Sunscreen is a vital part of any skincare routine, but it is especially important for those with acne-prone skin. To help keep your face looking fresh and prevent breakouts, there are a number of must-have features your sunscreen needs:
Broad spectrum protection
One of the most important factors to consider when choosing the best sunscreen for acne (or really, any type of skin) is to ensure that you’re getting broad spectrum protection. While we generally just notice the sun’s rays in terms of light, the damaging aspect of sunlight comes from two different types of radiation it gives off along with all that lovely light. These two types of radiation are called UVA radiation and UVB radiation.
UVA radiation is the type that is responsible for accelerated signs of aging such as loss of skin’s elasticity, sagging, and increased wrinkles. It’s also the type of radiation that damages our skin on a cellular level, causing DNA damage that may eventually lead to the development of skin cancer.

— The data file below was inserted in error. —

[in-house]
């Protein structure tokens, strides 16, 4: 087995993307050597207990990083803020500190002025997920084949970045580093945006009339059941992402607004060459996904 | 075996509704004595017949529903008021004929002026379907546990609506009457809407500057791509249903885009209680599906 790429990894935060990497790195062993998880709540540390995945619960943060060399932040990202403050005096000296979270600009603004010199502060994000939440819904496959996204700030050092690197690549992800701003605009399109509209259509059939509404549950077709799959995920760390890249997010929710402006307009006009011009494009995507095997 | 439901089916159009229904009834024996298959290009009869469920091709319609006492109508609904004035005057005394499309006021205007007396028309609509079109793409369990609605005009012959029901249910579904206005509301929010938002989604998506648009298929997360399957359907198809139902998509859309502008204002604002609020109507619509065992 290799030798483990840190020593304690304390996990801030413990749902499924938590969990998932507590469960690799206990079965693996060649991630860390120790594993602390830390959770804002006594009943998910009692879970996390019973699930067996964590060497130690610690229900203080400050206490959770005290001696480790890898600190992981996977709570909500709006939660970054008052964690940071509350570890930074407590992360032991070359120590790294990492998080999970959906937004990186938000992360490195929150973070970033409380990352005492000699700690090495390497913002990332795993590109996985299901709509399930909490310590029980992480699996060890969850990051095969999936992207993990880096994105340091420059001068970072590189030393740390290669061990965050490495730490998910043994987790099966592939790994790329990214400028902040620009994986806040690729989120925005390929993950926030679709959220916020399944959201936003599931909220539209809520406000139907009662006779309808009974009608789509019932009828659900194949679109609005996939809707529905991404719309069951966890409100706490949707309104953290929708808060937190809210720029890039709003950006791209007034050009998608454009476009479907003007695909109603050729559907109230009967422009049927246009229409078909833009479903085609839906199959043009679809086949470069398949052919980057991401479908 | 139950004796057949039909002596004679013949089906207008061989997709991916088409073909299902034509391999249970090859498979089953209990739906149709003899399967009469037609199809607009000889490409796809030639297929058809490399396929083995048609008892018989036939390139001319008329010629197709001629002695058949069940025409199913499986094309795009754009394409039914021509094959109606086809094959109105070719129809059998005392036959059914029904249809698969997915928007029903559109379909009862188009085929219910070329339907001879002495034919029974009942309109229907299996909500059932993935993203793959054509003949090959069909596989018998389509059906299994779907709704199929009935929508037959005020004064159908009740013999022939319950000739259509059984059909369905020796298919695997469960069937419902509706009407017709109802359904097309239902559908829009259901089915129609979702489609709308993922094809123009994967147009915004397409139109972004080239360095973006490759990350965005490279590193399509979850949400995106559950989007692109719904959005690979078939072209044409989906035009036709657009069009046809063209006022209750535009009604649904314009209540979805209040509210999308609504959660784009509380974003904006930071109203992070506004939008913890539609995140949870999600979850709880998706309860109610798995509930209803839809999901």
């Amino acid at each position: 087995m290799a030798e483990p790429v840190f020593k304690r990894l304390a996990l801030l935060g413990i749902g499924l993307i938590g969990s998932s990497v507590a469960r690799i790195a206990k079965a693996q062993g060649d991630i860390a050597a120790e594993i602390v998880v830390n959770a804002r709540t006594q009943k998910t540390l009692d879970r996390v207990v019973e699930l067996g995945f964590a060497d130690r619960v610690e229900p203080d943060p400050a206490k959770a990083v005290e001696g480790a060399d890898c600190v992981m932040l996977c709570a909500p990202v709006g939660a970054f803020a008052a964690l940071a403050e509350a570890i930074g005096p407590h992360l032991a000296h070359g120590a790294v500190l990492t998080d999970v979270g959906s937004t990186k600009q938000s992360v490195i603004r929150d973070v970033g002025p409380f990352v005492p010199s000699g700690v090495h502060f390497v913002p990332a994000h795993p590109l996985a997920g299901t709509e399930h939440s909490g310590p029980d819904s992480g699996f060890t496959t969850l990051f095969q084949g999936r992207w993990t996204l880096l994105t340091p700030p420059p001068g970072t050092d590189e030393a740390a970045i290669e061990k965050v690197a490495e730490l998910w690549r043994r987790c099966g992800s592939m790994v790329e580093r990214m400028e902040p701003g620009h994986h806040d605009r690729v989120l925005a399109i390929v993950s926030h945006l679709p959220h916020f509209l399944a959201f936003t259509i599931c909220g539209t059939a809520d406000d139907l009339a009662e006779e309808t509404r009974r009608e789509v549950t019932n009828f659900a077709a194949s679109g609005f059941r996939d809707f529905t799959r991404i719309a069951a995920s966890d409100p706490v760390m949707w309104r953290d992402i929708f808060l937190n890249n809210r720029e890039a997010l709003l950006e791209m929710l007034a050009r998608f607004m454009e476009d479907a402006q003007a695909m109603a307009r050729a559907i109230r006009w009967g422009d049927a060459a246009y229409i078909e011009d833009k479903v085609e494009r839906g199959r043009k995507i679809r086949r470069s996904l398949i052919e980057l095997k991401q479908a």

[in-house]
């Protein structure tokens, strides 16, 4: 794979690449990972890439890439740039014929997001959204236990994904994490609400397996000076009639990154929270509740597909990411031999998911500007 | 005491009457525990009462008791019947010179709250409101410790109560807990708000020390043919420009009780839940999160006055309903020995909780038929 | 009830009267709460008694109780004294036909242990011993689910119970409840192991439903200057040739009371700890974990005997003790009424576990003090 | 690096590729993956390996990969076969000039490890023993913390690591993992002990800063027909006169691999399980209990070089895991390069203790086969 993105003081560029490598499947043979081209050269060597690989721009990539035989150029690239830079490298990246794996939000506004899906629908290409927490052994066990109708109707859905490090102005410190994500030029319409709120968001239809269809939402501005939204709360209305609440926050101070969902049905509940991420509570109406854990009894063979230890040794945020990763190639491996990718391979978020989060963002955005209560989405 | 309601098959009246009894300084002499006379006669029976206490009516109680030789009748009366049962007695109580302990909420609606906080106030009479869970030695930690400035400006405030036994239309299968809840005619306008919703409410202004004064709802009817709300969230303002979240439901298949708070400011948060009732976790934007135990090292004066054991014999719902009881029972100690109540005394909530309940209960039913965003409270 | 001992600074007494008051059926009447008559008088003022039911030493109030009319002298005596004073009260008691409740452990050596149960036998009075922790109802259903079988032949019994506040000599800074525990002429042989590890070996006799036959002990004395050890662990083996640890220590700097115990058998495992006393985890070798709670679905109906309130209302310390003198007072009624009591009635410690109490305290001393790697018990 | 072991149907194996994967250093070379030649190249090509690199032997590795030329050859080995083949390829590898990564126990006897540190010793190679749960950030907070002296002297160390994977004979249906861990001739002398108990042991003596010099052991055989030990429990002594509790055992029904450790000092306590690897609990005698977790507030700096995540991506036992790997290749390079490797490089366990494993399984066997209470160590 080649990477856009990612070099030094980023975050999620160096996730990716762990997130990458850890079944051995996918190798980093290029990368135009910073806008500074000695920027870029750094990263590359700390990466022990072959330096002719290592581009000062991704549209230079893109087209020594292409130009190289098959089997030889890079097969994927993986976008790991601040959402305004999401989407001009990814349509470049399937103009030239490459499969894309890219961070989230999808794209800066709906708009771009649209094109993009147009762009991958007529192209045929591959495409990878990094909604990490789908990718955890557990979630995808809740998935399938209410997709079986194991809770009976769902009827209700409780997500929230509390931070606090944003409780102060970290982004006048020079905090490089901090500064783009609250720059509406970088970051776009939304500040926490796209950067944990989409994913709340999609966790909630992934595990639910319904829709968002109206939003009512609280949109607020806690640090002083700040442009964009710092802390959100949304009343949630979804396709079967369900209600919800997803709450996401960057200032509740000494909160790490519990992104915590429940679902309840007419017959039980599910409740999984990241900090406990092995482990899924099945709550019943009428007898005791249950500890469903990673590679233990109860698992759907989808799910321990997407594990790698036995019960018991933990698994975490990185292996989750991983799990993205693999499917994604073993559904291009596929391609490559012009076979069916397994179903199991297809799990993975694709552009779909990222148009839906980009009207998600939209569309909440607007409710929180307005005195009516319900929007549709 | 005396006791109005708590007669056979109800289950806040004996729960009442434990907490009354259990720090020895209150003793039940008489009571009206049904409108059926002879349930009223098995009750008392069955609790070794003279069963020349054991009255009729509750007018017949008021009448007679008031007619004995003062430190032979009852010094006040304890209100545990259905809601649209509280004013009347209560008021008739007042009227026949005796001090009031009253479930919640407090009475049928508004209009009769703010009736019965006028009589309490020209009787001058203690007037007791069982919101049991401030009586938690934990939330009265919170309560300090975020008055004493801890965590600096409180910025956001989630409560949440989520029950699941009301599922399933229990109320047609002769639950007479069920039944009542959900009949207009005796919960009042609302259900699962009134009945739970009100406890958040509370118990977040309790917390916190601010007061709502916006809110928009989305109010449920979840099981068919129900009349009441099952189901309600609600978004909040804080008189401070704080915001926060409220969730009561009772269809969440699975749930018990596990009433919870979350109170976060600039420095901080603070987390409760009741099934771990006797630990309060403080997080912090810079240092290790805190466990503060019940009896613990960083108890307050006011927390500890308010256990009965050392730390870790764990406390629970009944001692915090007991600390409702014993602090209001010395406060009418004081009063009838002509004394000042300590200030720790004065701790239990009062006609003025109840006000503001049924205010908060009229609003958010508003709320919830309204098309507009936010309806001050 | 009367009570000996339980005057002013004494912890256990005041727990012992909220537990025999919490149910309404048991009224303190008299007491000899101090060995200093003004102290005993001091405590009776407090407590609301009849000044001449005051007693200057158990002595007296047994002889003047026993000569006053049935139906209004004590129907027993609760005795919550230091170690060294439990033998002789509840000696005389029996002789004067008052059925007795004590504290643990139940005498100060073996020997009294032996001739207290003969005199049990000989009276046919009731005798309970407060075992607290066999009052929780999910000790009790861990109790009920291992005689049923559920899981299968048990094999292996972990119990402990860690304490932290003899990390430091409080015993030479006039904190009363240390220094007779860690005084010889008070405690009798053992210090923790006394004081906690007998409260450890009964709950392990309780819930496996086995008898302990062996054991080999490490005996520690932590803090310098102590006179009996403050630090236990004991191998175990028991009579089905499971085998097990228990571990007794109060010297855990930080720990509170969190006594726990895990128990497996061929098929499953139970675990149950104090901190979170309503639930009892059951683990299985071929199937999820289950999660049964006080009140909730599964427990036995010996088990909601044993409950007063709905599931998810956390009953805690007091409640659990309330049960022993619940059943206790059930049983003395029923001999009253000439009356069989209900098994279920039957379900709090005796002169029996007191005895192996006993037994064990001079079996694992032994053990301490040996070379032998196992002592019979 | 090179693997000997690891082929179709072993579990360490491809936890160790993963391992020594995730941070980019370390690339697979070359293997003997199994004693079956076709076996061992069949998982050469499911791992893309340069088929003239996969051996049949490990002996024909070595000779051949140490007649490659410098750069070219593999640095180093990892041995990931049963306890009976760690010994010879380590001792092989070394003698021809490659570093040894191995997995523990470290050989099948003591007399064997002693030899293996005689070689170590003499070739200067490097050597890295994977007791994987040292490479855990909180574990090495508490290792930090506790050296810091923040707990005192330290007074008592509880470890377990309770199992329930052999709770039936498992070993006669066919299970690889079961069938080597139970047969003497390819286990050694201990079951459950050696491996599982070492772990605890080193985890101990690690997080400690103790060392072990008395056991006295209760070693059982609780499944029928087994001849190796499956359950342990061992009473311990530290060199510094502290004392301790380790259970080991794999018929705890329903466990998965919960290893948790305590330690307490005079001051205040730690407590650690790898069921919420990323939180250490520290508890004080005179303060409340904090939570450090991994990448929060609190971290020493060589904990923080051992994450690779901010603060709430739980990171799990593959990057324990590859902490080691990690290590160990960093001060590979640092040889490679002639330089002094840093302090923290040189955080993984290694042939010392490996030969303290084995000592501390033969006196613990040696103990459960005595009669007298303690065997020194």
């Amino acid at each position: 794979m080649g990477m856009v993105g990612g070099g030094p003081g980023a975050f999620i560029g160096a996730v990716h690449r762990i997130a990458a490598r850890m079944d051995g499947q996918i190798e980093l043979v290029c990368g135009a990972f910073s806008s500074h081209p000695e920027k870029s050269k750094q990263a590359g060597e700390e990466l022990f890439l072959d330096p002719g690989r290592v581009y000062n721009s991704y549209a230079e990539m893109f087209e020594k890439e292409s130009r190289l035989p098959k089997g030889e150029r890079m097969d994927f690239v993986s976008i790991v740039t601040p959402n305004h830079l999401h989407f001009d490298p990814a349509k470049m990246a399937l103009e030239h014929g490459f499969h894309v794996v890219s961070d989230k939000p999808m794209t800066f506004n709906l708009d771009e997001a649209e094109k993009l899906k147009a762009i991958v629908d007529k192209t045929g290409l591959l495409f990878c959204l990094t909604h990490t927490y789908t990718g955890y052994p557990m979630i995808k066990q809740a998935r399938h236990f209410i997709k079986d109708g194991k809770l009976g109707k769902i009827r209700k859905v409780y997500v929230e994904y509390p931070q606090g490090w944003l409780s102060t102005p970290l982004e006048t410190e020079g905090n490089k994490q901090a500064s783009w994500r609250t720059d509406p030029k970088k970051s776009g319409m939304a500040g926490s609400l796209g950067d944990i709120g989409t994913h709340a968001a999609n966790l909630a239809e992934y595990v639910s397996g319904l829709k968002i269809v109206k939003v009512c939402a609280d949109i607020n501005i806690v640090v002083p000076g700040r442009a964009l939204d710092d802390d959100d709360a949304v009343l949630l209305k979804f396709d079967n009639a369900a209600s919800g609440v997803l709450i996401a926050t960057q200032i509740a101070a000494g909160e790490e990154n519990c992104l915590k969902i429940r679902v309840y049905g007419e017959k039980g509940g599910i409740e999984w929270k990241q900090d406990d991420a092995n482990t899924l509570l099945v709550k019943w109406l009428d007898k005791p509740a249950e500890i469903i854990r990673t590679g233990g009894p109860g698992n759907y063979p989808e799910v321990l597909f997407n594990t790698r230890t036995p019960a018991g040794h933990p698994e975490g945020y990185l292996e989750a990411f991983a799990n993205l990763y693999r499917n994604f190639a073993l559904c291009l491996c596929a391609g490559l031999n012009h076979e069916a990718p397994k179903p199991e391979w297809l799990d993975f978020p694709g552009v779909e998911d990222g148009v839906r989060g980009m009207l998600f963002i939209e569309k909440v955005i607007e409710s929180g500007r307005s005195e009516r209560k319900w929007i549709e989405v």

UVB radiation is the radiation responsible for the damage we notice right away: a red, painful sunburn. The trouble is, not every sunscreen protects you from both – some brands only offer protection from UVB radiation while UVA rays are the ones we worry about most.
If you want to be sure that the sunscreen you’ve just picked up off the shelf is broad spectrum, take a closer look at the label. Most sunscreen will proudly display either ‘Broad Spectrum’ or ‘UVA/UVB Protection’ as part of their labelling to assure customers they are getting a quality product.